Michael Monaghan pleaded guilty to illegally voting in Pennsylvania.
David Patrick Duffy, of Doylestown, pleaded guilty to forgery, record tampering, and making an unsworn falsification to authorities in relation to falsified voter registrations. He forged numerous individuals' signatures on fraudulent voter registrations. Duffy was sentenced to two years of probation and ordered to pay court costs.
Eric Jones, a former ACORN employee, pleaded guilty to a charge of submitting false voter registrations. Meanwhile, fellow Pennsylvania ACORN employees Alexis Givner and Mario Grisom, have also been convicted of registration fraud-related charges. Each was sentenced to two years' probation.
While an employee for ACORN, Jemar Barksdale falsified 18 voter registration cards. He pleaded guilty and was sentenced to 23 months of house arrest.
Victor Pinho pleaded guilty to a third-degree misdemeanor charge of unlawful voting. He had illegally voted in both Philadelphia and Lehigh county.
George Edgar Rheam, Jr. pleaded guilty to two violations of the state Election Code, perjury and false signatures and statements. He was fined and given probation.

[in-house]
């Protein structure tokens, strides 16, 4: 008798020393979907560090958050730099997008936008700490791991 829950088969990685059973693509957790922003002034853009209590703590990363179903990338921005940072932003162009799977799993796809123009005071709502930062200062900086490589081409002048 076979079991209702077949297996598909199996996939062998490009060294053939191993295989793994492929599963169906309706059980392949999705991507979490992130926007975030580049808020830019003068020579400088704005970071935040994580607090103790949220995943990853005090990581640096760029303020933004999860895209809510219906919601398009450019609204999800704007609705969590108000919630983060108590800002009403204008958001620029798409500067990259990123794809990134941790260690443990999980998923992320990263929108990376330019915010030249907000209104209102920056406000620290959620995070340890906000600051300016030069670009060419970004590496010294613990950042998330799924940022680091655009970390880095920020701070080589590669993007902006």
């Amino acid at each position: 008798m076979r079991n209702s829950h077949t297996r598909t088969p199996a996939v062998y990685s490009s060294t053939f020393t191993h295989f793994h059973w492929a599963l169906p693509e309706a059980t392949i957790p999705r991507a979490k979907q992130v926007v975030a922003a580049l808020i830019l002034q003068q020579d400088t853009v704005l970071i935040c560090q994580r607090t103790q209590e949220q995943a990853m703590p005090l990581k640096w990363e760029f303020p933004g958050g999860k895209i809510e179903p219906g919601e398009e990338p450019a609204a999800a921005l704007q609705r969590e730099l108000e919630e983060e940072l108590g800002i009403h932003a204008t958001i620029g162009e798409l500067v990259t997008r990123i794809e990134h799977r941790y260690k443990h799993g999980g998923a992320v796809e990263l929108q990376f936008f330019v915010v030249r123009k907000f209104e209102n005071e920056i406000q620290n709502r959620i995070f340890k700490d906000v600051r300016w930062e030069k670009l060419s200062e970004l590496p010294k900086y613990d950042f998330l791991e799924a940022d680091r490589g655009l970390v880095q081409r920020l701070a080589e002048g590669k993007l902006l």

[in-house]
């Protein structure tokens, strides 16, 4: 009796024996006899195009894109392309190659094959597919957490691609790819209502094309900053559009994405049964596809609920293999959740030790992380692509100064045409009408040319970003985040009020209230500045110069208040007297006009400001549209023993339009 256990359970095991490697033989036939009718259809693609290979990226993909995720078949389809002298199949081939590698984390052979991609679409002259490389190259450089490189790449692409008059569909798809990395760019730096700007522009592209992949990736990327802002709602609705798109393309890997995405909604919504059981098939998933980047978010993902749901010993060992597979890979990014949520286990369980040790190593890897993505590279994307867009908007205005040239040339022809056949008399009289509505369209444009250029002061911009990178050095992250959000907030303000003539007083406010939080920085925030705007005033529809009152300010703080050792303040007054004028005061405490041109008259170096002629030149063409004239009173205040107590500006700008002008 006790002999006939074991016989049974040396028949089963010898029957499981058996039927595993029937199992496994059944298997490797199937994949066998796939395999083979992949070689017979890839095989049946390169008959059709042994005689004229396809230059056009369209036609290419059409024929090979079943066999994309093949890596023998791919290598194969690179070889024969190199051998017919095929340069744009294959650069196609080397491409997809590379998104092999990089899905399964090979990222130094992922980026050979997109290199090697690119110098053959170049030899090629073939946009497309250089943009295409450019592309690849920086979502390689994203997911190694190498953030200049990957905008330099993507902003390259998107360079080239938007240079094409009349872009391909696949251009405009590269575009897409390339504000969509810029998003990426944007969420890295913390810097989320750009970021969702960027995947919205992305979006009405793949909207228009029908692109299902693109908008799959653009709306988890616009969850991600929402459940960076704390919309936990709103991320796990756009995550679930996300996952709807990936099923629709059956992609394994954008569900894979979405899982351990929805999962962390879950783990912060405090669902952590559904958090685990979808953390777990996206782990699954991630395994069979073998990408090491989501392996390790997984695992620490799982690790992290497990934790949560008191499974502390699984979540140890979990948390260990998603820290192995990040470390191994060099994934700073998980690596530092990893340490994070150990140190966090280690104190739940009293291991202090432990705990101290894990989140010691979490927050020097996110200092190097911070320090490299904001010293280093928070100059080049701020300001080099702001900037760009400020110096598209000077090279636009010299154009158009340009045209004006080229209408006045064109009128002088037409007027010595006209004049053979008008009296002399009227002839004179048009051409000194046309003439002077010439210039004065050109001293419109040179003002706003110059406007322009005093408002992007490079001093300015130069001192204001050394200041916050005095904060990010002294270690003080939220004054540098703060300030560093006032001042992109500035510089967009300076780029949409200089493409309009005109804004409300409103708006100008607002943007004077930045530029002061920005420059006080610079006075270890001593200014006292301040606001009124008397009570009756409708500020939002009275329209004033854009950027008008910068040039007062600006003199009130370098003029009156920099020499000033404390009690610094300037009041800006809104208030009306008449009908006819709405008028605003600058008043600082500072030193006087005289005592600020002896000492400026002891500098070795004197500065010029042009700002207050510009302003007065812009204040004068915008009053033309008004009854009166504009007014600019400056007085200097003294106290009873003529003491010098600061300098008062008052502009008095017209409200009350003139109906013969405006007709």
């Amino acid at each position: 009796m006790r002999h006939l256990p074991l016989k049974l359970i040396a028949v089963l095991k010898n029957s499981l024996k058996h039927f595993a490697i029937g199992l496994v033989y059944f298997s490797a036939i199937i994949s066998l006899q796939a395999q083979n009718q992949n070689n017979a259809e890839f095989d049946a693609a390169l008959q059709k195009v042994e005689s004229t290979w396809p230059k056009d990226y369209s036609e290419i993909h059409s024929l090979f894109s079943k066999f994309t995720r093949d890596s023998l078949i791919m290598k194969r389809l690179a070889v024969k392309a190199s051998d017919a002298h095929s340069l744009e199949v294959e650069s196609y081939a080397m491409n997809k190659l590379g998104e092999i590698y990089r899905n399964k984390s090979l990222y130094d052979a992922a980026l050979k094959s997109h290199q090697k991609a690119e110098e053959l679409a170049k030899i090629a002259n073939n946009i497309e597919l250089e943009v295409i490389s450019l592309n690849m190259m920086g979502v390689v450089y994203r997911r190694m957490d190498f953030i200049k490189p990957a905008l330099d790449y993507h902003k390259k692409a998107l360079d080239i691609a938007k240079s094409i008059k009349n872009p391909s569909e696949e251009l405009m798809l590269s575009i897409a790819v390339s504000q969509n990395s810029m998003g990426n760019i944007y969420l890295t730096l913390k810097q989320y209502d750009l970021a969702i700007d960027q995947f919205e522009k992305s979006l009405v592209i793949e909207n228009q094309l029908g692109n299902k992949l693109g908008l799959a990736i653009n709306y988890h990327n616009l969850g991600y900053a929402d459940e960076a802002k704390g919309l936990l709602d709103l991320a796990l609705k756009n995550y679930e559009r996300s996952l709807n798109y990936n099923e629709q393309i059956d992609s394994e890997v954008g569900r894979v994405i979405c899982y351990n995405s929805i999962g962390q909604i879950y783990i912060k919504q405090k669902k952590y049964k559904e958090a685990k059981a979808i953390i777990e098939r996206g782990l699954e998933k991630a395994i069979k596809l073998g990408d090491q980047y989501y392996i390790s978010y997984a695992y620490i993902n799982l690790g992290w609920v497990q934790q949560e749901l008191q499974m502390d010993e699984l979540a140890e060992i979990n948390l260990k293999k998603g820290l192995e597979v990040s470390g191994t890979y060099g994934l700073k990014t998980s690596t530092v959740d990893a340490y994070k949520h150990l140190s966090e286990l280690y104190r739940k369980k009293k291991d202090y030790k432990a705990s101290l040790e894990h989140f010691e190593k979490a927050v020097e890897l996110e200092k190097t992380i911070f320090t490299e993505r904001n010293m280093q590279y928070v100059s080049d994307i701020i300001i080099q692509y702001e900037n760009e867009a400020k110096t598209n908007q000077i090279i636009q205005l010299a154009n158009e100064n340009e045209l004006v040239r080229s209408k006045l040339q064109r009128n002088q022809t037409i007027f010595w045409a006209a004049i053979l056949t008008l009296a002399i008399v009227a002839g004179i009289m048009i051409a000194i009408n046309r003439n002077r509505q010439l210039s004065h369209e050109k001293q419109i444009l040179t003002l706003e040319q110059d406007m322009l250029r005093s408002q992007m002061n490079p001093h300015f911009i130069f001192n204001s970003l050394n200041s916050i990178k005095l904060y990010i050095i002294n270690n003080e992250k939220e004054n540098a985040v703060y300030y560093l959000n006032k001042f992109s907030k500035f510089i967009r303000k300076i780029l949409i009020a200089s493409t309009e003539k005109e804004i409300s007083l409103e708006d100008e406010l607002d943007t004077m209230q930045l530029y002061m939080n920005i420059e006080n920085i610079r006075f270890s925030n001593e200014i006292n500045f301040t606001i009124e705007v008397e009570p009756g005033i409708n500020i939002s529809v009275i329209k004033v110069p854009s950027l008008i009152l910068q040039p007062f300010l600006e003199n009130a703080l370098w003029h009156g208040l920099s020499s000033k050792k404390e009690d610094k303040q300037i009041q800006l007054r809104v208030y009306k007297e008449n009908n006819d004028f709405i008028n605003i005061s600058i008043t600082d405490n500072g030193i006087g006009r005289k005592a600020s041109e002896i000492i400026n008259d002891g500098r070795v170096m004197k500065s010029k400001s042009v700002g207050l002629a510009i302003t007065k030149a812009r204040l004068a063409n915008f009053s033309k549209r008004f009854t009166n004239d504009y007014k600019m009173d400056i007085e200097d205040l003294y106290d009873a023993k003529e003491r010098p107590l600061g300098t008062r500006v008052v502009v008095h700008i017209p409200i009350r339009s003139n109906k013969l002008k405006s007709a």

Mark Cosentino pleaded guilty to a charge of unlawful voting. Cosentino registered to vote, and voted, in his childhood hometown despite not living there. He was sentenced to six months' probation.
Linda Deren pleaded guilty to a charge of unlawful voting.
Former Congressman Austin Murphy was convicted on one charge of absentee ballot fraud. Murphy forged ballots for senior citizens living in a nursing home, claiming merely to be assisting them in exercising their voting rights. He was sentenced to six months of probation and ordered to perform 50 hours of community service.
James Vadella, brother of former Carbondale Mayor Joseph Vadella, pleaded guilty to a federal charge of conspiracy to commit mail fraud, as well as charges of forgery, conspiracy to tamper with public records, tampering with public records, and violations of the election code. Vadella conspired with his brother, Michael, to alter election results in a primary election in which he was a candidate by obtaining and falsely filling out absentee ballots. Vadella was sentenced to two months' imprisonment, followed by home confinement and probation.